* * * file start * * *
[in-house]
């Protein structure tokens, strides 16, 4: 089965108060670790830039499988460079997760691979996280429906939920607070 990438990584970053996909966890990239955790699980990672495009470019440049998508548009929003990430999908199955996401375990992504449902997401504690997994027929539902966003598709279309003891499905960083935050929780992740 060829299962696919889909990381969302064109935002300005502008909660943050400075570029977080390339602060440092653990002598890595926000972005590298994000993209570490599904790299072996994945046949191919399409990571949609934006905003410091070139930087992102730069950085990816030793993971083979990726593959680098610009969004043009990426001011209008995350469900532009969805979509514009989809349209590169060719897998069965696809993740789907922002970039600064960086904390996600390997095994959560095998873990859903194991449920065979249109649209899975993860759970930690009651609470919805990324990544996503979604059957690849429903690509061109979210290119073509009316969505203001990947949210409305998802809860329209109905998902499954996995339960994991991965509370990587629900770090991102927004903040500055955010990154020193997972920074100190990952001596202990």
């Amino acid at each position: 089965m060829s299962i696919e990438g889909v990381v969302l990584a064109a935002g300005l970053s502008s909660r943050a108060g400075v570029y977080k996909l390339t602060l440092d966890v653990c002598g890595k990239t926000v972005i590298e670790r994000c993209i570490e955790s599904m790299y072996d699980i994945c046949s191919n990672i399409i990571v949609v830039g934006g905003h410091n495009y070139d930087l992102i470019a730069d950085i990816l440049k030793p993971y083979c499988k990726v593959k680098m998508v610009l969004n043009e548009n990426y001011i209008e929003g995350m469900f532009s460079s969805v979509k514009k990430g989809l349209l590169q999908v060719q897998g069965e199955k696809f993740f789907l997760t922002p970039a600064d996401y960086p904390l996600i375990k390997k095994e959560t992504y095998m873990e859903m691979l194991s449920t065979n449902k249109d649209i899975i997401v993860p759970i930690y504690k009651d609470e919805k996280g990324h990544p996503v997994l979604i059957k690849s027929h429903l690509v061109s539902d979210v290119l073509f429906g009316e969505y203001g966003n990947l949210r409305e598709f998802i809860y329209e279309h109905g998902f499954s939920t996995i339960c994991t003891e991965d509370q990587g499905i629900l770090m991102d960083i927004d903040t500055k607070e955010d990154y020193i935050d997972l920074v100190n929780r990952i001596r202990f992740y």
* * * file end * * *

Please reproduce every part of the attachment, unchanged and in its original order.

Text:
[in-house]
């Protein structure tokens, strides 16, 4: 089965108060670790830039499988460079997760691979996280429906939920607070 990438990584970053996909966890990239955790699980990672495009470019440049998508548009929003990430999908199955996401375990992504449902997401504690997994027929539902966003598709279309003891499905960083935050929780992740 060829299962696919889909990381969302064109935002300005502008909660943050400075570029977080390339602060440092653990002598890595926000972005590298994000993209570490599904790299072996994945046949191919399409990571949609934006905003410091070139930087992102730069950085990816030793993971083979990726593959680098610009969004043009990426001011209008995350469900532009969805979509514009989809349209590169060719897998069965696809993740789907922002970039600064960086904390996600390997095994959560095998873990859903194991449920065979249109649209899975993860759970930690009651609470919805990324990544996503979604059957690849429903690509061109979210290119073509009316969505203001990947949210409305998802809860329209109905998902499954996995339960994991991965509370990587629900770090991102927004903040500055955010990154020193997972920074100190990952001596202990």
């Amino acid at each position: 089965m060829s299962i696919e990438g889909v990381v969302l990584a064109a935002g300005l970053s502008s909660r943050a108060g400075v570029y977080k996909l390339t602060l440092d966890v653990c002598g890595k990239t926000v972005i590298e670790r994000c993209i570490e955790s599904m790299y072996d699980i994945c046949s191919n990672i399409i990571v949609v830039g934006g905003h410091n495009y070139d930087l992102i470019a730069d950085i990816l440049k030793p993971y083979c499988k990726v593959k680098m998508v610009l969004n043009e548009n990426y001011i209008e929003g995350m469900f532009s460079s969805v979509k514009k990430g989809l349209l590169q999908v060719q897998g069965e199955k696809f993740f789907l997760t922002p970039a600064d996401y960086p904390l996600i375990k390997k095994e959560t992504y095998m873990e859903m691979l194991s449920t065979n449902k249109d649209i899975i997401v993860p759970i930690y504690k009651d609470e919805k996280g990324h990544p996503v997994l979604i059957k690849s027929h429903l690509v061109s539902d979210v290119l073509f429906g009316e969505y203001g966003n990947l949210r409305e598709f998802i809860y329209e279309h109905g998902f499954s939920t996995i339960c994991t003891e991965d509370q990587g499905i629900l770090m991102d960083i927004d903040t500055k607070e955010d990154y020193i935050d997972l920074v100190n929780r990952i001596r202990f992740y």